The 1st Red Flag
What was the first "red flag" that you saw upon entering an org, or the very first weird thing that you noticed that you let go or ignored?
Mine was watching a video of a supposed marital counseling "session", and noticing that the couple in the video were really real actors. I commented on that to my then boss and DSM, not knowing how to express how weird I thought that was.
Later that evening I was walking by the auditing rooms and saw a label on the door that said "confessional". And when I commented on that, she said to the org staff that I was being "keyed in" because of my Catholic background as a child.:melodramatic:
I should've been a lot more critical than I was at the time.
One of my very first red flags was meeting an OT VIII who wore glasses and her hubby was suffering some major health issues (think he was a non-scn tho, but still..why couldn't she 'heal' him?).
Idk: For three hundred + grand and all the hard work SO/Staff go thru, just didn't see the benefits around me worth all that...but that was when I was a brand newbie, so...course it was flagrantly explained away....:eyeroll:
Then that same ribbon of scenarios, people and events wove in and out of my view until eventually hubby saw all this too and we blew (left without permission, secretly).
My first red flag may seem a little petty but nevertheless, it was THE first red flag. It was when an SO member put her handbag on the desk and I saw it was really tatty and practically falling apart. I remembered thinking at the time how strange it was that she couldn't afford to get a new one. :confused2:
My first red flag was the pretentious images of LRH-- the ubiquitous bronze bust, and especially that dumb black-and-white photo of him wearing an ascot and holding a big, fluffy ostrich plume pen in his hand. (I searched a bit, but didn't find it on the net.)
the first reg flag for me was when i learned what an OT was and compared that definition to my fsm (who was OT4) and finding GLARING outpoints..
this woman was constantly keyed in, constantly upset about something, constantly pointing the finger, very critical, didn't have enough common sense to fill an acorn and couldn't figure out simple things... to name a few!
"how can this woman be OT??????"
when i brought it up at the org, i was told that "a clear still has their basic personality, so if she was a bitch before, she's still a bitch" and also told that well "she probably had quickie auditing and didn't get the full ep of the grades"
i believed it.. until i realized i never met a single true OT.
I saw a never-ending stream of outpoints right from the first day I walked into a Church.
Bugged-eyed staff applying weird versions of TR0.
Robotic use of study tech by supervisors in courserooms.
The OTVII who couldn't confront talking in front of people.
Sea Org missions coming into orgs and doing really STUPID actions.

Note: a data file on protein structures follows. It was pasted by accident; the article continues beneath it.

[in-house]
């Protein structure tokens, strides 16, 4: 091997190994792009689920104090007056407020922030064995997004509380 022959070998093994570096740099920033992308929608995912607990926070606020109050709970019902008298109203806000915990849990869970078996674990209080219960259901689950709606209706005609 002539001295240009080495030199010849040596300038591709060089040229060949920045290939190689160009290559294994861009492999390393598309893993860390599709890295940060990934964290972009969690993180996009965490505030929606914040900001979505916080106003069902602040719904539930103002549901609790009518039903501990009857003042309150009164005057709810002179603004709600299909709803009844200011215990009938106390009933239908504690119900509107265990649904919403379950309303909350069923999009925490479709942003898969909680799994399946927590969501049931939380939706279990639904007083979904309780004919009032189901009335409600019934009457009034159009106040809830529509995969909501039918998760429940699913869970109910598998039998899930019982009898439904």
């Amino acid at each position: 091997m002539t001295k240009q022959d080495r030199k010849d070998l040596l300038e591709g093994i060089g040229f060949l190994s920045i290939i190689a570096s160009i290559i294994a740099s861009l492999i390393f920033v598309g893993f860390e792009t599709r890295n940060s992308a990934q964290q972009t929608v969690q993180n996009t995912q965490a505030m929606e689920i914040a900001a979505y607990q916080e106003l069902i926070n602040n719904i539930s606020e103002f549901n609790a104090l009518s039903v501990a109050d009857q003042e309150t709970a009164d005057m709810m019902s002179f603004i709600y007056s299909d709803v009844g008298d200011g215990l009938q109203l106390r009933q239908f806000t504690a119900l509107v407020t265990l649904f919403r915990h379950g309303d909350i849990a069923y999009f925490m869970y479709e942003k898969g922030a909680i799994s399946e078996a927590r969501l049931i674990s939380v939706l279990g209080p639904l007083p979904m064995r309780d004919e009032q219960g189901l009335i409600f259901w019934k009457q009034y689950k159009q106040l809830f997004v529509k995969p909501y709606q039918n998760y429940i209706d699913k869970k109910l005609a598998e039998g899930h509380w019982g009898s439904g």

Seeing senior staff yelling and screaming at junior staff.
But, for me, I truly took the view that I would treat it all as an experiment. Based on past earlier experiences, I had noticed that people are a random bunch no matter where they are. I saw crazy behavior EVERYWHERE so I had no real need to have it not also exist in the Church of Scientology.
Despite what I saw in others, I took what I could get out of it all, interpreted as I chose in alignment with other related data, and learned early to PR THEM. I learned very quickly to tell them what they wanted to hear, so that I wouldn't be screwed with. For whatever reason I could comfortably exist with disagreements of my own, and contradictions within LRH data and with Church behavior, BUT I simply saw it as people doing what people do. For me, I was going to get out of it what I WANTED to get out of it, DESPITE all of them. I know a few people still active in the Church who truly see the organization as insane, BUT who want what they believe the Church possesses (Road to Freedom) so badly, that they, in their own way, also intend to get out of it what they can, DESPITE the Church organization and flaws in Hubbard and his writings.
I did, for the most part. But, I was constantly evaluating and picking and choosing all the while, never really falling into a mentality of "it is all true". I never had affinity for the "mission" aspect of it all, and I saw much of the Church's actions as quite extreme. Interestingly, or strangely, even when in the Sea Org for a few years, I NEVER considered or called myself a "Scientologist". To me, looking around, too much of the behavior was NOT at all what I found acceptable or admirable in others. I could never comfortably wear the label of a "Scientologist". Too corny. Too contrived. Too enforced.
I am glad that I went through it all. I very much enjoyed all the auditing I ever received (many hundreds of hours from Life Repair up through OT3). I spent many many hours reading, studying and contemplating LRH data on the heavier spiritual realm, all the while aligning and comparing it with various "other practices" I was familiar with.
But, the BEST benefit by far was getting to experience up close and personal just how severely brain-washed people can get. I value what I learned from observing lunacy in daily action, with seemingly "normal" and "intelligent" people being reduced to robots through their agreement with Hubbard's belief system. I have a MUCH better understanding of people, what motivates them, and what strange things they can do when under the influence of manipulative ideas and especially a manipulative organization.
More red flags?